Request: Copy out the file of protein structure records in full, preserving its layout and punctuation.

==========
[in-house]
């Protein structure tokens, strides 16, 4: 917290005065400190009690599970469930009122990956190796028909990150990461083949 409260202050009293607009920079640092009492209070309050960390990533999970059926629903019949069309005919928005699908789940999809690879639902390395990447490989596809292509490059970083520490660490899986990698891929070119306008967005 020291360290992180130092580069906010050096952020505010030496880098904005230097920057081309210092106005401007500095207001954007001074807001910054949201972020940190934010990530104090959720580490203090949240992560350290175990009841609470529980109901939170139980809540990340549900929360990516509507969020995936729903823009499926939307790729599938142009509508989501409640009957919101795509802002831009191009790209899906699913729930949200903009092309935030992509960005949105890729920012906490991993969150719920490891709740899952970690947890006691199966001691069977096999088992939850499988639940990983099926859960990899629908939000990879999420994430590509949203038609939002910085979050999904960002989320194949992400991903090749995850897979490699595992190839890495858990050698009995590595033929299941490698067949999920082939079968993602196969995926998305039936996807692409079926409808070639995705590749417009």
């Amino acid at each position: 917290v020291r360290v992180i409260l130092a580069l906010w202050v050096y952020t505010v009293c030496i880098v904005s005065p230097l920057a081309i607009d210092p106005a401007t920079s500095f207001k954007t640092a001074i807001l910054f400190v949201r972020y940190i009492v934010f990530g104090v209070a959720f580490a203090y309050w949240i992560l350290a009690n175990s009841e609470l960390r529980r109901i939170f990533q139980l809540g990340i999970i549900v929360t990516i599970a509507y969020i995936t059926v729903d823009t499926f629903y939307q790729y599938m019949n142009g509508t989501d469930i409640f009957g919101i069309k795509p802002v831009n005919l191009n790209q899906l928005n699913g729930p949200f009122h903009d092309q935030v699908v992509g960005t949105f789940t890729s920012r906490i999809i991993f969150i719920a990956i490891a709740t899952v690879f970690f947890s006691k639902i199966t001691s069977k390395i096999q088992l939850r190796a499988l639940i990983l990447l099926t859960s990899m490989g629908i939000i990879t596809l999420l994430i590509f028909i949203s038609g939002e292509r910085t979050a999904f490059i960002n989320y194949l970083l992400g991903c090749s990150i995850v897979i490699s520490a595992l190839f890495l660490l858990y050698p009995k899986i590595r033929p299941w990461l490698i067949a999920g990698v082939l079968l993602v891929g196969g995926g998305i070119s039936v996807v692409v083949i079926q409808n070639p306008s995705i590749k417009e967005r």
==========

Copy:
[in-house]
């Protein structure tokens, strides 16, 4: 917290005065400190009690599970469930009122990956190796028909990150990461083949 409260202050009293607009920079640092009492209070309050960390990533999970059926629903019949069309005919928005699908789940999809690879639902390395990447490989596809292509490059970083520490660490899986990698891929070119306008967005 020291360290992180130092580069906010050096952020505010030496880098904005230097920057081309210092106005401007500095207001954007001074807001910054949201972020940190934010990530104090959720580490203090949240992560350290175990009841609470529980109901939170139980809540990340549900929360990516509507969020995936729903823009499926939307790729599938142009509508989501409640009957919101795509802002831009191009790209899906699913729930949200903009092309935030992509960005949105890729920012906490991993969150719920490891709740899952970690947890006691199966001691069977096999088992939850499988639940990983099926859960990899629908939000990879999420994430590509949203038609939002910085979050999904960002989320194949992400991903090749995850897979490699595992190839890495858990050698009995590595033929299941490698067949999920082939079968993602196969995926998305039936996807692409079926409808070639995705590749417009």
């Amino acid at each position: 917290v020291r360290v992180i409260l130092a580069l906010w202050v050096y952020t505010v009293c030496i880098v904005s005065p230097l920057a081309i607009d210092p106005a401007t920079s500095f207001k954007t640092a001074i807001l910054f400190v949201r972020y940190i009492v934010f990530g104090v209070a959720f580490a203090y309050w949240i992560l350290a009690n175990s009841e609470l960390r529980r109901i939170f990533q139980l809540g990340i999970i549900v929360t990516i599970a509507y969020i995936t059926v729903d823009t499926f629903y939307q790729y599938m019949n142009g509508t989501d469930i409640f009957g919101i069309k795509p802002v831009n005919l191009n790209q899906l928005n699913g729930p949200f009122h903009d092309q935030v699908v992509g960005t949105f789940t890729s920012r906490i999809i991993f969150i719920a990956i490891a709740t899952v690879f970690f947890s006691k639902i199966t001691s069977k390395i096999q088992l939850r190796a499988l639940i990983l990447l099926t859960s990899m490989g629908i939000i990879t596809l999420l994430i590509f028909i949203s038609g939002e292509r910085t979050a999904f490059i960002n989320y194949l970083l992400g991903c090749s990150i995850v897979i490699s520490a595992l190839f890495l660490l858990y050698p009995k899986i590595r033929p299941w990461l490698i067949a999920g990698v082939l079968l993602v891929g196969g995926g998305i070119s039936v996807v692409v083949i079926q409808n070639p306008s995705i590749k417009e967005r």